I came across a newsletter put together by the Reverend Bradn Buerkle, a long-time ELCA missionary who has lived in Russia, though he and his family have had to move away for their safety. For almost twenty years, he has titled his newsletter “Russian Correspondent” but this most recent newsletter, dated in mid-summer this year, is titled “Russian (?) -question mark- Correspondent.”[5] For a long time, he has partnered with churches throughout Russia, Kazakhstan, Ukraine, Kyrgyzstan, and Georgia, so the relationships are already there, and now complicated by nations at war.


Reverend Buerkle, mourning the situation, writes this:

“…how can I describe the relationship I have with the country that has become my second home? How can I explain the reactions of the churches in the region, how it struggles to witness to the Gospel despite its small size and vulnerability? How can God use me in service in this part of the world if living in the country (at least for now) appears to be an unwise option, and what positive role might partners (including readers of this newsletter) play?”


The newsletter also shares stories from congregations and ministries in these areas. Newsletters are important ways for missionaries to tell their stories to partner ministries as well as family and friends back home.


Reverend Buerkle includes this section from a Good Friday sermon from Deacon Alexander Zhakoon, in Odessa:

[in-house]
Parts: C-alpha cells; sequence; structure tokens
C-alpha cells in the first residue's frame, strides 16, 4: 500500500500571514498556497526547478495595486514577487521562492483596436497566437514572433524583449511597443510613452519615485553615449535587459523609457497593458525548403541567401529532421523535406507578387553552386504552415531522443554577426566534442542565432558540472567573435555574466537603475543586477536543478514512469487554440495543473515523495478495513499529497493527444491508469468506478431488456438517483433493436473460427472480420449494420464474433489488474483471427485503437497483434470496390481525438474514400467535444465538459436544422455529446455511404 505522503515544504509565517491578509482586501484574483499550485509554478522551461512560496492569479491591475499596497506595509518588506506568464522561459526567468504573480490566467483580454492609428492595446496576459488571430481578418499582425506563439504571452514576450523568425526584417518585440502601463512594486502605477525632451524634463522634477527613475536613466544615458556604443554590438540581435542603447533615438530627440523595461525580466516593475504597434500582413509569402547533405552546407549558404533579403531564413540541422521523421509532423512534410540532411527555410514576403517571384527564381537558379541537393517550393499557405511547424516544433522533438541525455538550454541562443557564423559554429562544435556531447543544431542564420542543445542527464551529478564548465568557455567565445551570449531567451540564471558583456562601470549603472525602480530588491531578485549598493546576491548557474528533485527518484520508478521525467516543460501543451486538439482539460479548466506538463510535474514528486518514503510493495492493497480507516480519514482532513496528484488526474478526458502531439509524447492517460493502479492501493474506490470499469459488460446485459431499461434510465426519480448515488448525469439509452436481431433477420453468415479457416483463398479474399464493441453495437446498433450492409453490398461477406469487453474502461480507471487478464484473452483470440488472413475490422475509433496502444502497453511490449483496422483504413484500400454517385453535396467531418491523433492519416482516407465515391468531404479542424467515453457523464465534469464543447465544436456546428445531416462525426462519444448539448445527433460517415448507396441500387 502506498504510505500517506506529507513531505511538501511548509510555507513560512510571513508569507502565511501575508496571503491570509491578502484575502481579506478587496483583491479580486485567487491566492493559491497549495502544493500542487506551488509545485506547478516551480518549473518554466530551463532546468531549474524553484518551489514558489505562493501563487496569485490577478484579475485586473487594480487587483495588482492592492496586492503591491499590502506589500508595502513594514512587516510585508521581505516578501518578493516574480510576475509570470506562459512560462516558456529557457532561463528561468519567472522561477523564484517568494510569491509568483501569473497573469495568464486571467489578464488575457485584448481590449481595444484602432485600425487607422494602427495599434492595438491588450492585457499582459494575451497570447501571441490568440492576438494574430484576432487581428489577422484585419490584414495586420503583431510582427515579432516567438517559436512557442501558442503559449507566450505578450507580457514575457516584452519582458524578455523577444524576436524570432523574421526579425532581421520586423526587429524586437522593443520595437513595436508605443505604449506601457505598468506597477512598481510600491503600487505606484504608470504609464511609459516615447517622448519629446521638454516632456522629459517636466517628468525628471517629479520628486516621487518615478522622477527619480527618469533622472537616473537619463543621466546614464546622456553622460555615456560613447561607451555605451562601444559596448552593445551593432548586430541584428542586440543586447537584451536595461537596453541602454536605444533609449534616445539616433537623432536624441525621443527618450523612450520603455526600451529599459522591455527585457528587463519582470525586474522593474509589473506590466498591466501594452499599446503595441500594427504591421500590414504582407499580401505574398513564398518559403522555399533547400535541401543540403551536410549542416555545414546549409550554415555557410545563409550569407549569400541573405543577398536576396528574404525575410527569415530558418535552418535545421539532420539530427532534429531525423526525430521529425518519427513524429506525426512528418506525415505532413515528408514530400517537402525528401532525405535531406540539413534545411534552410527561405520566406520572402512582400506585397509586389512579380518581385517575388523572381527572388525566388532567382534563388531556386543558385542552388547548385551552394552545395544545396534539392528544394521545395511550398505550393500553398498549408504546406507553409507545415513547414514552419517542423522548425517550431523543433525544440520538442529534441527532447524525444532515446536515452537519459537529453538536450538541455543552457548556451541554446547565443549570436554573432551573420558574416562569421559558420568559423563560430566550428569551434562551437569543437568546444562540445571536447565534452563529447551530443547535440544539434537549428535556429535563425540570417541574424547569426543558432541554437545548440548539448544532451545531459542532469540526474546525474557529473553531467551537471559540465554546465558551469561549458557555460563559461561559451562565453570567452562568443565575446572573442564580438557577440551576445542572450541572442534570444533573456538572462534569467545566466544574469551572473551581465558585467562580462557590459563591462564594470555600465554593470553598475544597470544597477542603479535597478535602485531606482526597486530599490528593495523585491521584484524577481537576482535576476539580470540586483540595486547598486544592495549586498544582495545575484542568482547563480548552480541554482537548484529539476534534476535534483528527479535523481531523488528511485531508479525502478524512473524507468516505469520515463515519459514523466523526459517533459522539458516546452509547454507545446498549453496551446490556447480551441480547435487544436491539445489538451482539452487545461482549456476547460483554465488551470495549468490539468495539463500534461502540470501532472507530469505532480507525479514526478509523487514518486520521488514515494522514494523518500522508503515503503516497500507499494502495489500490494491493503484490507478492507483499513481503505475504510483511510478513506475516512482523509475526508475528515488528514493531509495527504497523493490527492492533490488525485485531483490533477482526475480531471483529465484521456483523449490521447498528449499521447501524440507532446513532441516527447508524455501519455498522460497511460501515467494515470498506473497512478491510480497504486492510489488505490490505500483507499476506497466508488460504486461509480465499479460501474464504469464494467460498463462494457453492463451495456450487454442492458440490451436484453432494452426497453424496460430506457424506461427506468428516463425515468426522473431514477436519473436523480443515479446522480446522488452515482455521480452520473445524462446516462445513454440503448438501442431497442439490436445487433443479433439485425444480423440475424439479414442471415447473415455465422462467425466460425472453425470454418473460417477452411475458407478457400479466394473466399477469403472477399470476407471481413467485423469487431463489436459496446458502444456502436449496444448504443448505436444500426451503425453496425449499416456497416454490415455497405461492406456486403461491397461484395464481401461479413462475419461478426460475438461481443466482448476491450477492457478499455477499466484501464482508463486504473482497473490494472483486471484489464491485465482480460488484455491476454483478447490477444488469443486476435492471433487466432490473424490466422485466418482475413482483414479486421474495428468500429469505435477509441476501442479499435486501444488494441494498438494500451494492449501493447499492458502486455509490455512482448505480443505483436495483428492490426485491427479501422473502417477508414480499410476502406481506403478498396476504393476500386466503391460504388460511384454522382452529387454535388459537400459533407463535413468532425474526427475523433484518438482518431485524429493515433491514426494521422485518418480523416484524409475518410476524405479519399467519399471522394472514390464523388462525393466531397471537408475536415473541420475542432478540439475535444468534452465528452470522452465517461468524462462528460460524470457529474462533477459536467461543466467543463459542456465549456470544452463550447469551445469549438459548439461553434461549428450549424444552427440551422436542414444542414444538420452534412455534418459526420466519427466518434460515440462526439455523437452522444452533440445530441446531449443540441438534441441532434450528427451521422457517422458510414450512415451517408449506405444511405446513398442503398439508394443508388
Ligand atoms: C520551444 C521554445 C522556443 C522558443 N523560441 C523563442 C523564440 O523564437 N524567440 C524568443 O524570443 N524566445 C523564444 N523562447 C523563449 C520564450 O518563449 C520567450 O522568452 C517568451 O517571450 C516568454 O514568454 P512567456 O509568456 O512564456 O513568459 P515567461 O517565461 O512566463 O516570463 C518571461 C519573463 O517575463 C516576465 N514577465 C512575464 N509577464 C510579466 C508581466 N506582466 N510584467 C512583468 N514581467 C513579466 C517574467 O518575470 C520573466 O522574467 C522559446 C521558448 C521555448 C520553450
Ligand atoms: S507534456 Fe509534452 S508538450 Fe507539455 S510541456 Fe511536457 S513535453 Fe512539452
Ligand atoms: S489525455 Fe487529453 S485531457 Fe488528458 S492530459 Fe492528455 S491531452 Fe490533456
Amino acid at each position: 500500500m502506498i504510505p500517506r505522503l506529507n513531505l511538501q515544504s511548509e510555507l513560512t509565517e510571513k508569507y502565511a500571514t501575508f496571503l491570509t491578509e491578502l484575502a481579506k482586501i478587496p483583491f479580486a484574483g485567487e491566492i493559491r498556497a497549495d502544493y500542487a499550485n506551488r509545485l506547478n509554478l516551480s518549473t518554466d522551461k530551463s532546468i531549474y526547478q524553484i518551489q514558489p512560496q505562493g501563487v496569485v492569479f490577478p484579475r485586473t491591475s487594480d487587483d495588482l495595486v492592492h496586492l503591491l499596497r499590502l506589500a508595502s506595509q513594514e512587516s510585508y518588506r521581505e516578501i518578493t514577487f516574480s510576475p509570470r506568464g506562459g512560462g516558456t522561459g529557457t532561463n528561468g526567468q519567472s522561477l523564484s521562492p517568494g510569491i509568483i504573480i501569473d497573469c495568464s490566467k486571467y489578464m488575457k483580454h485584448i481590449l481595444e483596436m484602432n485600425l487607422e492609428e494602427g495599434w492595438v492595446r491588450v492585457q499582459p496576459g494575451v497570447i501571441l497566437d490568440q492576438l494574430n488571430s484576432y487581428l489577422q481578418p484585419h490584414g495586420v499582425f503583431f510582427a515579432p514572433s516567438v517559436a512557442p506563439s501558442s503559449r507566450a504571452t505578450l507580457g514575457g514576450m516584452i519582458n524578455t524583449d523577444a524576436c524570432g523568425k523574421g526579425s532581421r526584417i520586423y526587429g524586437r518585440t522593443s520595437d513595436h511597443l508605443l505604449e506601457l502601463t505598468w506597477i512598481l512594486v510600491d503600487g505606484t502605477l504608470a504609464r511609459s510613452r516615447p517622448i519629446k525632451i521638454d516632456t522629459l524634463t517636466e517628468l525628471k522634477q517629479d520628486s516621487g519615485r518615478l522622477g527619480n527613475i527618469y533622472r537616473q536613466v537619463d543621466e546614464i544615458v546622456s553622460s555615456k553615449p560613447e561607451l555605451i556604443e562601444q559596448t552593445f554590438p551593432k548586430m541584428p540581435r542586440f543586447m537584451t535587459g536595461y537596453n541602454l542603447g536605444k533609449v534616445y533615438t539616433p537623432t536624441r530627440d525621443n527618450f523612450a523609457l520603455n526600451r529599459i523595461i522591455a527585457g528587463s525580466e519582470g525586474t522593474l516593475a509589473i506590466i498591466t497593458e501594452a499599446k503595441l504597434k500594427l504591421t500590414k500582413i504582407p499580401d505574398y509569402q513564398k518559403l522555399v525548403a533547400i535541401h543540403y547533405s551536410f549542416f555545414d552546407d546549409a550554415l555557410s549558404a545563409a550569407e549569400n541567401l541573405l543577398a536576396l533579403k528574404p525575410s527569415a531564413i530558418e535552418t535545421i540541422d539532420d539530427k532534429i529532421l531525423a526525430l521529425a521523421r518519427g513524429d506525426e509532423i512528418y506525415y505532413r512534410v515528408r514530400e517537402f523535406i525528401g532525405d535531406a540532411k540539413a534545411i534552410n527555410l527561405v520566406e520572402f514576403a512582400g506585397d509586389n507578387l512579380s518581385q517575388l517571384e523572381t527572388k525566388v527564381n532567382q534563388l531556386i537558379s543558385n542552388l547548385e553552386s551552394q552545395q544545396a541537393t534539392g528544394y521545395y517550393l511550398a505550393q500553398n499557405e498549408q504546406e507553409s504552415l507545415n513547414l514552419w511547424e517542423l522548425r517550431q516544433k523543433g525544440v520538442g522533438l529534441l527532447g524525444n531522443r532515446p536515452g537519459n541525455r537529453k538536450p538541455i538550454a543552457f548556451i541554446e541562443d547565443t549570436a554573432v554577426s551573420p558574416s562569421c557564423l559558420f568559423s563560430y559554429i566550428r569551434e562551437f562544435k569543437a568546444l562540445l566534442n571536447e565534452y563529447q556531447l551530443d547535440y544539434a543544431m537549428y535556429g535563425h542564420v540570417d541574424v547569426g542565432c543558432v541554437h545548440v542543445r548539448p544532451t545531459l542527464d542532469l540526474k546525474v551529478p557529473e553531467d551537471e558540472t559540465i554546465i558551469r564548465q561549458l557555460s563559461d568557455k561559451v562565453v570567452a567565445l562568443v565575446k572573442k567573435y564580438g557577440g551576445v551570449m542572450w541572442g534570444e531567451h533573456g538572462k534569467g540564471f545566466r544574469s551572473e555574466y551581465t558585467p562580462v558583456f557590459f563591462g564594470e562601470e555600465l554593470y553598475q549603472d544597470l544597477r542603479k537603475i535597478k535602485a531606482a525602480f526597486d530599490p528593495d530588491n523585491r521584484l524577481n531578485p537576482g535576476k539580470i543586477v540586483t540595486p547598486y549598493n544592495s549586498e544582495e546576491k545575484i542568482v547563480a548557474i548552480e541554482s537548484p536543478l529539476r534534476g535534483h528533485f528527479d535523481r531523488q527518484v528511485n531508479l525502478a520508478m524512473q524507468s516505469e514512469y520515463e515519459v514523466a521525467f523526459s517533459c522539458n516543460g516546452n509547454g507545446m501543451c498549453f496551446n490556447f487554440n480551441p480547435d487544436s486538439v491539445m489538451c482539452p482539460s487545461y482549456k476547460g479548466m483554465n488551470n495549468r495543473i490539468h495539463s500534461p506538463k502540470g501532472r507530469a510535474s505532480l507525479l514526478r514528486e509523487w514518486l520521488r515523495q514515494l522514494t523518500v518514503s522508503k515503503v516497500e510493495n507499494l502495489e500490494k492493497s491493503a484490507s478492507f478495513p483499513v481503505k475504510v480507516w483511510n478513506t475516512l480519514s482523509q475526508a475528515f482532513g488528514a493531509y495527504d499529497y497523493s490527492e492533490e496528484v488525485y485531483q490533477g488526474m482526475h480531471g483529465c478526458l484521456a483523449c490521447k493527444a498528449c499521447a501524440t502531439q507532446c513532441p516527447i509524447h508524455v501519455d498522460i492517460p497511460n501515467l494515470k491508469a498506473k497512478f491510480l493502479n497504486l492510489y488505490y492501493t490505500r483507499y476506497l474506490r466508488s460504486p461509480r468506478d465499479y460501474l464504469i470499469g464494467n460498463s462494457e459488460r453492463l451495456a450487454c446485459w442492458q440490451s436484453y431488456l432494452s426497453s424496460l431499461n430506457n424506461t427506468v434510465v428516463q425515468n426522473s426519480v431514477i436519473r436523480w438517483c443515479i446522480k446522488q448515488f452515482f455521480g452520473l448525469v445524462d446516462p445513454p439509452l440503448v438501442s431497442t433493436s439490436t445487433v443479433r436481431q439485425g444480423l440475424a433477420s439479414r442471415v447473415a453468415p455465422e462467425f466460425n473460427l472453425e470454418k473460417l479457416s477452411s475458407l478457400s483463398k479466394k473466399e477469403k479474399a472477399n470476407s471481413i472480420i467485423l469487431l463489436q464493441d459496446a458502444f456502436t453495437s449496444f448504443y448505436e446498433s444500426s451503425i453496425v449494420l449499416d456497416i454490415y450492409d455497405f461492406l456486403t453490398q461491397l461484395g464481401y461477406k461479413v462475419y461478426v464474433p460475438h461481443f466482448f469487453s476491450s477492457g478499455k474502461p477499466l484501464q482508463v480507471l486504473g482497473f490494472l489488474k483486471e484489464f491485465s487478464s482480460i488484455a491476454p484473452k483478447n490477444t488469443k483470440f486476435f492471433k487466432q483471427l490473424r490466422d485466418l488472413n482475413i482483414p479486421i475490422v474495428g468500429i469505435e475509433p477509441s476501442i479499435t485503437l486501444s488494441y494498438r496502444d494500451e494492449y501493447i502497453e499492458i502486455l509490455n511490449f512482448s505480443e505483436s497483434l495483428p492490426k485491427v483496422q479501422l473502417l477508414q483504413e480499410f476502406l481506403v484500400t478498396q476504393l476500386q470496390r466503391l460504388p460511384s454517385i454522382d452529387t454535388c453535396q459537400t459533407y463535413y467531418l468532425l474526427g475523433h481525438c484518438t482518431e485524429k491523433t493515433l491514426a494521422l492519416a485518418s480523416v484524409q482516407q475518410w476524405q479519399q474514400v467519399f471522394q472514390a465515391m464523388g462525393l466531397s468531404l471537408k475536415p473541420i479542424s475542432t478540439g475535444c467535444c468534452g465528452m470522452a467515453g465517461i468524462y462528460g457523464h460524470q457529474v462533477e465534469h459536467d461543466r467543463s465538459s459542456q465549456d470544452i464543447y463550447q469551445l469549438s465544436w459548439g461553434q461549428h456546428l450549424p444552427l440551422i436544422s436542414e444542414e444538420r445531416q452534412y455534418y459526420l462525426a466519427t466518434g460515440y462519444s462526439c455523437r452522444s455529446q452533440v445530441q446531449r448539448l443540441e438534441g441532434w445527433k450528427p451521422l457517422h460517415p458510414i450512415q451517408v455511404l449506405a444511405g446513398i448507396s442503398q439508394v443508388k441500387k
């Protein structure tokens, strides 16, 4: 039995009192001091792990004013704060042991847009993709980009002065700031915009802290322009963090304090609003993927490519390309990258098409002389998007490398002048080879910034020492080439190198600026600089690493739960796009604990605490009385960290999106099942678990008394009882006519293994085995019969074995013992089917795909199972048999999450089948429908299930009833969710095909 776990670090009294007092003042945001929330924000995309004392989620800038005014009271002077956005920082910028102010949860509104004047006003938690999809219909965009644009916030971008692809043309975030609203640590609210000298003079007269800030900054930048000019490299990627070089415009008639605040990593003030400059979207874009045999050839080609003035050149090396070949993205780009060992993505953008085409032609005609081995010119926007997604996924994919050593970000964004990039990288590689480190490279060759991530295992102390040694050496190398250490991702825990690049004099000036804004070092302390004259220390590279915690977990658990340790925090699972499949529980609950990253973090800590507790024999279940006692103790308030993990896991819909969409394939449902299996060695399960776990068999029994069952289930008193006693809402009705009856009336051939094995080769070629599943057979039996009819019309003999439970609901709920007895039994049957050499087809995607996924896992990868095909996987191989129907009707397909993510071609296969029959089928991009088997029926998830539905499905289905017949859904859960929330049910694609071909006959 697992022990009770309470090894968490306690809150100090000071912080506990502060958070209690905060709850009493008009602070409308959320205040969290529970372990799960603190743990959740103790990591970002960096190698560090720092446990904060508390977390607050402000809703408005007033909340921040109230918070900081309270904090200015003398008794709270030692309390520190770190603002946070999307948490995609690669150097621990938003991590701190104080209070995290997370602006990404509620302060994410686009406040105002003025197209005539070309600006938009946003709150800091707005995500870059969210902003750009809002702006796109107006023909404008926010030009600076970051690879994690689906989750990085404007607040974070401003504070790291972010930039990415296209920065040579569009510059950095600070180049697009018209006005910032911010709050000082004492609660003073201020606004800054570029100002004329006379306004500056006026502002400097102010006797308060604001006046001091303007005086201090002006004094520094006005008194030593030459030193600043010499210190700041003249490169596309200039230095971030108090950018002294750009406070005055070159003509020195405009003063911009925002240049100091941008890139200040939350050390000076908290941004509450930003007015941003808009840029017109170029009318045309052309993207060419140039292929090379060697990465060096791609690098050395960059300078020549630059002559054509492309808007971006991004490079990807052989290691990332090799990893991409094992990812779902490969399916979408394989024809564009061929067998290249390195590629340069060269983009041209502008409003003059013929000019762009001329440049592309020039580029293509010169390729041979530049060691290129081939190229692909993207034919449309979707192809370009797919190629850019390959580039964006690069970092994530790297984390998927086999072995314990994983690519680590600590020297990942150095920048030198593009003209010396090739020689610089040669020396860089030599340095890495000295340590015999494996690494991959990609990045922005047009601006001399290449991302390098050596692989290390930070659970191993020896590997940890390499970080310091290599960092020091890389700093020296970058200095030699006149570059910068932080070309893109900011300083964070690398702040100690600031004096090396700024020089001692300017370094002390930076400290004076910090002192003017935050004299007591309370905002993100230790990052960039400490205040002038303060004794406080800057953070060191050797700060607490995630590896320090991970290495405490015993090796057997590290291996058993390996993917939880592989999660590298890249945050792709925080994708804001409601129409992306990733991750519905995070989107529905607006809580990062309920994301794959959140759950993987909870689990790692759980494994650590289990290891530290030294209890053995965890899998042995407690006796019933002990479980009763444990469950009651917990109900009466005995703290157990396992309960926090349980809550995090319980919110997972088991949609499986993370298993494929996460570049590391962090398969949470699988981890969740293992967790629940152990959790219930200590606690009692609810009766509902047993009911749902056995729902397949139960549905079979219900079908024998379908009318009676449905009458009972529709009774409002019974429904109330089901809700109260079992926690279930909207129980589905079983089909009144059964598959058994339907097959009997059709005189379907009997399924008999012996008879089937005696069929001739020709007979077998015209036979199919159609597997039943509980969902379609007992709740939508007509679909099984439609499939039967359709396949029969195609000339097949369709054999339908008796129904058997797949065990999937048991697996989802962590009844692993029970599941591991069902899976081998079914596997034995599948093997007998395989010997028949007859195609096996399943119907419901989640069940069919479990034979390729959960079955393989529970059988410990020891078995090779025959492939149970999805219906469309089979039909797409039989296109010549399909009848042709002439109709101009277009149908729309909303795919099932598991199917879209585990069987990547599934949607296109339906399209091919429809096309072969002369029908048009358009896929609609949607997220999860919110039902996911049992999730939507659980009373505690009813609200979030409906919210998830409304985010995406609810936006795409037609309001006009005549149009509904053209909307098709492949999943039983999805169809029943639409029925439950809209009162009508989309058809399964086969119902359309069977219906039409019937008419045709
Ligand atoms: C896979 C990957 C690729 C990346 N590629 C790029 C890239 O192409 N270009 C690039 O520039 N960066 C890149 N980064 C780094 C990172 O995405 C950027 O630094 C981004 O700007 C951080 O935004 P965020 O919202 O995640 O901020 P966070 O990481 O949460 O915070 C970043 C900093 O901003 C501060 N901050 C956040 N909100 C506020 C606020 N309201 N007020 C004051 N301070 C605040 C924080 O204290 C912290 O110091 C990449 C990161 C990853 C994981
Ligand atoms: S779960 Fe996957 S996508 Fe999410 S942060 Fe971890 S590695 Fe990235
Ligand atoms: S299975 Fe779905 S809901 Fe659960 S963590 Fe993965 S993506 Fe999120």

“At the Last Supper, Jesus gave the disciples final instructions – that

they should serve each other - and also instituted the Sacrament of

Holy Communion, which establishes a physical connection with His

future sacrifice. But He was betrayed by Judas and the religious elite

and executed by Roman occupiers.


In addition to Jesus, we see several actors in the scene that unfolded on Golgotha. Two of them are criminals. Since they were given the cruelest form of punishment, we can surmise that they, too, were condemned as enemies of the state. Yet, each of these criminals behaves differently on the cross. One of them, as the Evangelist writes, slandered Jesus. Perhaps he was angry at Jesus, since he himself had literally laid down his life to fight the occupiers, while Jesus, instead of leading an uprising, engaged only in preaching and in such symbolic actions as expelling merchants from the Temple.


From the criminal’s perspective Jesus’ sermons did not change anything. “What kind of Messiah are you? If you really want to God’s kingdom to come, prove it! Save yourself and us! No? Well, then you deserve nothing more than to be mocked."


The other criminal had every reason to do the same, but instead he had sympathy for Jesus. He understood that, unlike them, Jesus had not stained his hands with the blood of people; He was suffering unjustly. And so the second criminal decided to trust that Jesus really was the Messiah. Perhaps he had heard Jesus preach; maybe God granted faith through some other means, but he believed that the execution of Jesus was not the end, but only the beginning of His reign... He said, “Jesus, remember me when you come into your kingdom.”